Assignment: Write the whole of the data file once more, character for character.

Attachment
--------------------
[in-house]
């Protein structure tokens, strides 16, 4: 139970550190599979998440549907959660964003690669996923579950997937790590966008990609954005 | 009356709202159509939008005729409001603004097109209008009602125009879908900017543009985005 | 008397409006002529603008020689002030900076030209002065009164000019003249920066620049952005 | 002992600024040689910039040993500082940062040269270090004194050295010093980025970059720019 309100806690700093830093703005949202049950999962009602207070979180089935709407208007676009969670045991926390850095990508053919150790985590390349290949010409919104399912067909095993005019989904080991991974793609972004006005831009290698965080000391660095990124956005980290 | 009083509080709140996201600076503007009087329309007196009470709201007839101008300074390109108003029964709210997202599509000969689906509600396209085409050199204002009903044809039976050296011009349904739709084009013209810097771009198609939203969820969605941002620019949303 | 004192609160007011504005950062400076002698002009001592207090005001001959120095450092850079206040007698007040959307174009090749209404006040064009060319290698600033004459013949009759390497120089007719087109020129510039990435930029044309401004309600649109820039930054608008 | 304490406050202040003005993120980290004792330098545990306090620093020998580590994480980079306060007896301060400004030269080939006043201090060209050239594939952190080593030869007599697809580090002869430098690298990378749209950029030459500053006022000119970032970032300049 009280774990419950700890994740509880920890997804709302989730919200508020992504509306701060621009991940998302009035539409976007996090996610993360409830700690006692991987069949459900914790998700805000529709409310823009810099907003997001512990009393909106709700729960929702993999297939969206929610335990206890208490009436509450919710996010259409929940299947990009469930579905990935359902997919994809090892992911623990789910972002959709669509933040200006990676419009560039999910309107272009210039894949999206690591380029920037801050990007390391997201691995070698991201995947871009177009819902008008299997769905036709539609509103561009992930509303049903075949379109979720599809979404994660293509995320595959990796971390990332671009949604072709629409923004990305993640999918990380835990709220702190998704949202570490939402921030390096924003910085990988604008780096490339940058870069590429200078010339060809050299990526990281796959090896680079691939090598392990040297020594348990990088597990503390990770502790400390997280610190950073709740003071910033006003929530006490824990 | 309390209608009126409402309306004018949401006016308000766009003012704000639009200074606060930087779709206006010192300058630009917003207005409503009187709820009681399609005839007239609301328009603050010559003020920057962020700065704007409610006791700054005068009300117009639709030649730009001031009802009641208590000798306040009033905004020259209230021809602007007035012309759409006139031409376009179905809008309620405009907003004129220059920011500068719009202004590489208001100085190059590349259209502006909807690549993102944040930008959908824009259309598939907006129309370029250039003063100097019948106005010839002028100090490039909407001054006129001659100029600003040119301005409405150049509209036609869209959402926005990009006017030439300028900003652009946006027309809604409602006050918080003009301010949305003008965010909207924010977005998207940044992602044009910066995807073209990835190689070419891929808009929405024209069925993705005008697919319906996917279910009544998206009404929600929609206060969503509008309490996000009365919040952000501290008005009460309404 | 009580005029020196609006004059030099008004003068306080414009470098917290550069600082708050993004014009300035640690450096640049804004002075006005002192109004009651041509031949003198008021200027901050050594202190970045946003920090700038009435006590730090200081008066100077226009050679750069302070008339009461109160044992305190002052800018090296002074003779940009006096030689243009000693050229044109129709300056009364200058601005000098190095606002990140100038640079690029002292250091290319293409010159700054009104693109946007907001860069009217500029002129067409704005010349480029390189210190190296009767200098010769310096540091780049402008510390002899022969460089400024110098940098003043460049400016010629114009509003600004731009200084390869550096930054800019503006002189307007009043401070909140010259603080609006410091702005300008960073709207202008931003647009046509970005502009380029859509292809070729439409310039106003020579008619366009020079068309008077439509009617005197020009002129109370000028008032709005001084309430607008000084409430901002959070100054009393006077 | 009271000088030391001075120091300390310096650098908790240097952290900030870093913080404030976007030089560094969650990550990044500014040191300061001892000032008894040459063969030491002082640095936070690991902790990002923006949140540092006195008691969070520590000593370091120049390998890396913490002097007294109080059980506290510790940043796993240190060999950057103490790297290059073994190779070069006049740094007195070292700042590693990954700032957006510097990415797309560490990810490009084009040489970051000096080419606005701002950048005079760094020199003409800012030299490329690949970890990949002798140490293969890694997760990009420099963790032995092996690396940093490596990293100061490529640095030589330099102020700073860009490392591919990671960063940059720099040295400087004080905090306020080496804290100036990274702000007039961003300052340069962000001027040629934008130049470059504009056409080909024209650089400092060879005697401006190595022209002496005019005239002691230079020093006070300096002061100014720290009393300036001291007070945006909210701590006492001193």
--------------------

[in-house]
């Protein structure tokens, strides 16, 4: 139970550190599979998440549907959660964003690669996923579950997937790590966008990609954005 | 009356709202159509939008005729409001603004097109209008009602125009879908900017543009985005 | 008397409006002529603008020689002030900076030209002065009164000019003249920066620049952005 | 002992600024040689910039040993500082940062040269270090004194050295010093980025970059720019 309100806690700093830093703005949202049950999962009602207070979180089935709407208007676009969670045991926390850095990508053919150790985590390349290949010409919104399912067909095993005019989904080991991974793609972004006005831009290698965080000391660095990124956005980290 | 009083509080709140996201600076503007009087329309007196009470709201007839101008300074390109108003029964709210997202599509000969689906509600396209085409050199204002009903044809039976050296011009349904739709084009013209810097771009198609939203969820969605941002620019949303 | 004192609160007011504005950062400076002698002009001592207090005001001959120095450092850079206040007698007040959307174009090749209404006040064009060319290698600033004459013949009759390497120089007719087109020129510039990435930029044309401004309600649109820039930054608008 | 304490406050202040003005993120980290004792330098545990306090620093020998580590994480980079306060007896301060400004030269080939006043201090060209050239594939952190080593030869007599697809580090002869430098690298990378749209950029030459500053006022000119970032970032300049 009280774990419950700890994740509880920890997804709302989730919200508020992504509306701060621009991940998302009035539409976007996090996610993360409830700690006692991987069949459900914790998700805000529709409310823009810099907003997001512990009393909106709700729960929702993999297939969206929610335990206890208490009436509450919710996010259409929940299947990009469930579905990935359902997919994809090892992911623990789910972002959709669509933040200006990676419009560039999910309107272009210039894949999206690591380029920037801050990007390391997201691995070698991201995947871009177009819902008008299997769905036709539609509103561009992930509303049903075949379109979720599809979404994660293509995320595959990796971390990332671009949604072709629409923004990305993640999918990380835990709220702190998704949202570490939402921030390096924003910085990988604008780096490339940058870069590429200078010339060809050299990526990281796959090896680079691939090598392990040297020594348990990088597990503390990770502790400390997280610190950073709740003071910033006003929530006490824990 | 309390209608009126409402309306004018949401006016308000766009003012704000639009200074606060930087779709206006010192300058630009917003207005409503009187709820009681399609005839007239609301328009603050010559003020920057962020700065704007409610006791700054005068009300117009639709030649730009001031009802009641208590000798306040009033905004020259209230021809602007007035012309759409006139031409376009179905809008309620405009907003004129220059920011500068719009202004590489208001100085190059590349259209502006909807690549993102944040930008959908824009259309598939907006129309370029250039003063100097019948106005010839002028100090490039909407001054006129001659100029600003040119301005409405150049509209036609869209959402926005990009006017030439300028900003652009946006027309809604409602006050918080003009301010949305003008965010909207924010977005998207940044992602044009910066995807073209990835190689070419891929808009929405024209069925993705005008697919319906996917279910009544998206009404929600929609206060969503509008309490996000009365919040952000501290008005009460309404 | 009580005029020196609006004059030099008004003068306080414009470098917290550069600082708050993004014009300035640690450096640049804004002075006005002192109004009651041509031949003198008021200027901050050594202190970045946003920090700038009435006590730090200081008066100077226009050679750069302070008339009461109160044992305190002052800018090296002074003779940009006096030689243009000693050229044109129709300056009364200058601005000098190095606002990140100038640079690029002292250091290319293409010159700054009104693109946007907001860069009217500029002129067409704005010349480029390189210190190296009767200098010769310096540091780049402008510390002899022969460089400024110098940098003043460049400016010629114009509003600004731009200084390869550096930054800019503006002189307007009043401070909140010259603080609006410091702005300008960073709207202008931003647009046509970005502009380029859509292809070729439409310039106003020579008619366009020079068309008077439509009617005197020009002129109370000028008032709005001084309430607008000084409430901002959070100054009393006077 | 009271000088030391001075120091300390310096650098908790240097952290900030870093913080404030976007030089560094969650990550990044500014040191300061001892000032008894040459063969030491002082640095936070690991902790990002923006949140540092006195008691969070520590000593370091120049390998890396913490002097007294109080059980506290510790940043796993240190060999950057103490790297290059073994190779070069006049740094007195070292700042590693990954700032957006510097990415797309560490990810490009084009040489970051000096080419606005701002950048005079760094020199003409800012030299490329690949970890990949002798140490293969890694997760990009420099963790032995092996690396940093490596990293100061490529640095030589330099102020700073860009490392591919990671960063940059720099040295400087004080905090306020080496804290100036990274702000007039961003300052340069962000001027040629934008130049470059504009056409080909024209650089400092060879005697401006190595022209002496005019005239002691230079020093006070300096002061100014720290009393300036001291007070945006909210701590006492001193």